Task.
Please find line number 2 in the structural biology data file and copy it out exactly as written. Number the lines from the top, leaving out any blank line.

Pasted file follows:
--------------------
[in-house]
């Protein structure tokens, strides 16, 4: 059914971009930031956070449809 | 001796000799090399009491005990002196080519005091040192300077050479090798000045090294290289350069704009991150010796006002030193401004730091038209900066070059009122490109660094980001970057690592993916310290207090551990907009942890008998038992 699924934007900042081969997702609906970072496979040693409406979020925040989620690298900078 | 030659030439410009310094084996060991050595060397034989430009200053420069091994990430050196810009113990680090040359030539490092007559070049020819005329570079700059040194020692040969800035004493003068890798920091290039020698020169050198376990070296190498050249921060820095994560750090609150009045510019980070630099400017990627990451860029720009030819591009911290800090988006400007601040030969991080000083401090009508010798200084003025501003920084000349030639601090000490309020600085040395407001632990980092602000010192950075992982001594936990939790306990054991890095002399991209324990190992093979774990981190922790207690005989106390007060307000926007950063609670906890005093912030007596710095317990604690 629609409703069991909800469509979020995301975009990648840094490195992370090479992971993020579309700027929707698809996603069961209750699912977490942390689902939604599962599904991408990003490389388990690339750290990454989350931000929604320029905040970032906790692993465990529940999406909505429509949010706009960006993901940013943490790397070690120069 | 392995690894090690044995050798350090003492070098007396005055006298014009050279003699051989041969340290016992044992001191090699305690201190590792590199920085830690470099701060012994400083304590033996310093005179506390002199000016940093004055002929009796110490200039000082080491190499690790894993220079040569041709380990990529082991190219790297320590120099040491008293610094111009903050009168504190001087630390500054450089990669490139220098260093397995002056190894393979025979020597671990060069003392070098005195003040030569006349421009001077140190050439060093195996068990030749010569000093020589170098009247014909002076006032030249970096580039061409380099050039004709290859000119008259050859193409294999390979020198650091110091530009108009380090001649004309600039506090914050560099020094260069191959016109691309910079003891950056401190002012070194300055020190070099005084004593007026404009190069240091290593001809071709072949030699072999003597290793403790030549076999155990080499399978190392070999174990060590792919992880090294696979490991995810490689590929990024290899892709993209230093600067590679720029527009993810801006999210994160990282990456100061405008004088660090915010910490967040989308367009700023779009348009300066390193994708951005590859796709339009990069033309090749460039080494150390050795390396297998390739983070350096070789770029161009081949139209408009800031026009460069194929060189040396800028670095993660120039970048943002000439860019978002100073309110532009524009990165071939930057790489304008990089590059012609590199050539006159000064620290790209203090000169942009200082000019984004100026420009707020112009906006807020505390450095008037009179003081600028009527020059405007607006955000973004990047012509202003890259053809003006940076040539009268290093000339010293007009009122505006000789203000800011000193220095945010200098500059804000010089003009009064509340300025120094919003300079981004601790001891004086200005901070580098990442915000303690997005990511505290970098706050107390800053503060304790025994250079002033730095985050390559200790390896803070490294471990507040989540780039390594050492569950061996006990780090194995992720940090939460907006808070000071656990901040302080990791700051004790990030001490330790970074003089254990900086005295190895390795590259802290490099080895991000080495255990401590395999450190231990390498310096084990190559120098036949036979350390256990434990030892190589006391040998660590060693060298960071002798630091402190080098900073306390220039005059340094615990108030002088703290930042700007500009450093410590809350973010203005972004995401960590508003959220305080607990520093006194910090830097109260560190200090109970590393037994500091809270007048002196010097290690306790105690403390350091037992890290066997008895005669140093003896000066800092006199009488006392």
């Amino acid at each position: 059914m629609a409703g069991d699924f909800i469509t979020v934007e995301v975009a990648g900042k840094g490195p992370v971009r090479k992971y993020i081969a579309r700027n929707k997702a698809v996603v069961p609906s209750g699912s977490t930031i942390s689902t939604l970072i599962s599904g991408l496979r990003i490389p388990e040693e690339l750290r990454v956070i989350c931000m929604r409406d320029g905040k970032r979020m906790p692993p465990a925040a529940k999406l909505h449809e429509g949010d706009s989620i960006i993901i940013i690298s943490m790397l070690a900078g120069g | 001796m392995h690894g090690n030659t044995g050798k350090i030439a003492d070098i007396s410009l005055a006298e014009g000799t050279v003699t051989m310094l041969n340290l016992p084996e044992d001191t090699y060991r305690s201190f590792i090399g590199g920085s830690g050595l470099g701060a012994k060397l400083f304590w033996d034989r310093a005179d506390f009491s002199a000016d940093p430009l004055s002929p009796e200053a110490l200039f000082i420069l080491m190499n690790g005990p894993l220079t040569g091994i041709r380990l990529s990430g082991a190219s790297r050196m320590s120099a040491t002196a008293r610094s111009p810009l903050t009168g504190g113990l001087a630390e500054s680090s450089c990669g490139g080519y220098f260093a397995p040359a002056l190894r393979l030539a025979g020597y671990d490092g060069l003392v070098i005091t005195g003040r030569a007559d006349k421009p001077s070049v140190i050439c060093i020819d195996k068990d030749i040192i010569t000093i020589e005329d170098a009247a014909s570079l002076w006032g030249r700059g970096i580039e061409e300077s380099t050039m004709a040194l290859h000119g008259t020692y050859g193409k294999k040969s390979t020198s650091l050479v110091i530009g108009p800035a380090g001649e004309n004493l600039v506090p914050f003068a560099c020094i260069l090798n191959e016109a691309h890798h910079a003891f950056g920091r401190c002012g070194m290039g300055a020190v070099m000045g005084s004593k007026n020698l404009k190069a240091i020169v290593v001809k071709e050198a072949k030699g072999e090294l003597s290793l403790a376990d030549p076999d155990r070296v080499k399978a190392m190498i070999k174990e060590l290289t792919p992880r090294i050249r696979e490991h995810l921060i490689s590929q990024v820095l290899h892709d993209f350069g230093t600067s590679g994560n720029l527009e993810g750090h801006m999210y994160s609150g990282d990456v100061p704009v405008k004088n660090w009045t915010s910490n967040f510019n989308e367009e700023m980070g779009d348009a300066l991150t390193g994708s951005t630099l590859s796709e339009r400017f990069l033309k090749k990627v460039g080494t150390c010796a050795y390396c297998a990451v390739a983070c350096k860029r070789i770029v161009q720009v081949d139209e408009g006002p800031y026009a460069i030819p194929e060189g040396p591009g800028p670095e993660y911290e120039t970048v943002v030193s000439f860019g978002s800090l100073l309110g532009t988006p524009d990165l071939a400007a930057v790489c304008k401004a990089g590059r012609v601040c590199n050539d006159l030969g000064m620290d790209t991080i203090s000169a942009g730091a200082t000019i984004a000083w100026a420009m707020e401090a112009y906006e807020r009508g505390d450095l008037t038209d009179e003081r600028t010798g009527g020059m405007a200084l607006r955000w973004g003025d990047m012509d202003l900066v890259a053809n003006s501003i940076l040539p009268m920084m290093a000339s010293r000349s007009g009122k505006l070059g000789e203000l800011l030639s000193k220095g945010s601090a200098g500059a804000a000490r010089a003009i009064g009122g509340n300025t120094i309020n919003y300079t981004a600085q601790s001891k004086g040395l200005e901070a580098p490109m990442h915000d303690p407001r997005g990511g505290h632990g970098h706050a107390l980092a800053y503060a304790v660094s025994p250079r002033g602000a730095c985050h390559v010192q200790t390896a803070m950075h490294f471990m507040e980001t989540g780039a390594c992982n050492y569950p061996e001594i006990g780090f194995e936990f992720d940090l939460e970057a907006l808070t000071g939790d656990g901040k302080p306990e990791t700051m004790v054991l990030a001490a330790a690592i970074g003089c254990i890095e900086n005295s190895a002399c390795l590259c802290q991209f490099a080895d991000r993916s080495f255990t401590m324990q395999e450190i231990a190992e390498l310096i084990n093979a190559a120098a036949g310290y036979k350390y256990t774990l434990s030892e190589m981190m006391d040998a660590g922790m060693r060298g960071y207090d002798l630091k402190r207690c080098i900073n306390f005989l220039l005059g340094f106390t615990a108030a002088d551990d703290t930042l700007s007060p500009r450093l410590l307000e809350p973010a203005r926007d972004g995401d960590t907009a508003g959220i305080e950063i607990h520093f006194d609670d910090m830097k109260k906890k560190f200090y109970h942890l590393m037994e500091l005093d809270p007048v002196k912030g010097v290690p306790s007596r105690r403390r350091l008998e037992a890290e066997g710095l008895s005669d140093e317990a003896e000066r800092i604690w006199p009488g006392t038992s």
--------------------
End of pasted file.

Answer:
């Protein structure tokens, strides 16, 4: 059914971009930031956070449809 | 001796000799090399009491005990002196080519005091040192300077050479090798000045090294290289350069704009991150010796006002030193401004730091038209900066070059009122490109660094980001970057690592993916310290207090551990907009942890008998038992 699924934007900042081969997702609906970072496979040693409406979020925040989620690298900078 | 030659030439410009310094084996060991050595060397034989430009200053420069091994990430050196810009113990680090040359030539490092007559070049020819005329570079700059040194020692040969800035004493003068890798920091290039020698020169050198376990070296190498050249921060820095994560750090609150009045510019980070630099400017990627990451860029720009030819591009911290800090988006400007601040030969991080000083401090009508010798200084003025501003920084000349030639601090000490309020600085040395407001632990980092602000010192950075992982001594936990939790306990054991890095002399991209324990190992093979774990981190922790207690005989106390007060307000926007950063609670906890005093912030007596710095317990604690 629609409703069991909800469509979020995301975009990648840094490195992370090479992971993020579309700027929707698809996603069961209750699912977490942390689902939604599962599904991408990003490389388990690339750290990454989350931000929604320029905040970032906790692993465990529940999406909505429509949010706009960006993901940013943490790397070690120069 | 392995690894090690044995050798350090003492070098007396005055006298014009050279003699051989041969340290016992044992001191090699305690201190590792590199920085830690470099701060012994400083304590033996310093005179506390002199000016940093004055002929009796110490200039000082080491190499690790894993220079040569041709380990990529082991190219790297320590120099040491008293610094111009903050009168504190001087630390500054450089990669490139220098260093397995002056190894393979025979020597671990060069003392070098005195003040030569006349421009001077140190050439060093195996068990030749010569000093020589170098009247014909002076006032030249970096580039061409380099050039004709290859000119008259050859193409294999390979020198650091110091530009108009380090001649004309600039506090914050560099020094260069191959016109691309910079003891950056401190002012070194300055020190070099005084004593007026404009190069240091290593001809071709072949030699072999003597290793403790030549076999155990080499399978190392070999174990060590792919992880090294696979490991995810490689590929990024290899892709993209230093600067590679720029527009993810801006999210994160990282990456100061405008004088660090915010910490967040989308367009700023779009348009300066390193994708951005590859796709339009990069033309090749460039080494150390050795390396297998390739983070350096070789770029161009081949139209408009800031026009460069194929060189040396800028670095993660120039970048943002000439860019978002100073309110532009524009990165071939930057790489304008990089590059012609590199050539006159000064620290790209203090000169942009200082000019984004100026420009707020112009906006807020505390450095008037009179003081600028009527020059405007607006955000973004990047012509202003890259053809003006940076040539009268290093000339010293007009009122505006000789203000800011000193220095945010200098500059804000010089003009009064509340300025120094919003300079981004601790001891004086200005901070580098990442915000303690997005990511505290970098706050107390800053503060304790025994250079002033730095985050390559200790390896803070490294471990507040989540780039390594050492569950061996006990780090194995992720940090939460907006808070000071656990901040302080990791700051004790990030001490330790970074003089254990900086005295190895390795590259802290490099080895991000080495255990401590395999450190231990390498310096084990190559120098036949036979350390256990434990030892190589006391040998660590060693060298960071002798630091402190080098900073306390220039005059340094615990108030002088703290930042700007500009450093410590809350973010203005972004995401960590508003959220305080607990520093006194910090830097109260560190200090109970590393037994500091809270007048002196010097290690306790105690403390350091037992890290066997008895005669140093003896000066800092006199009488006392």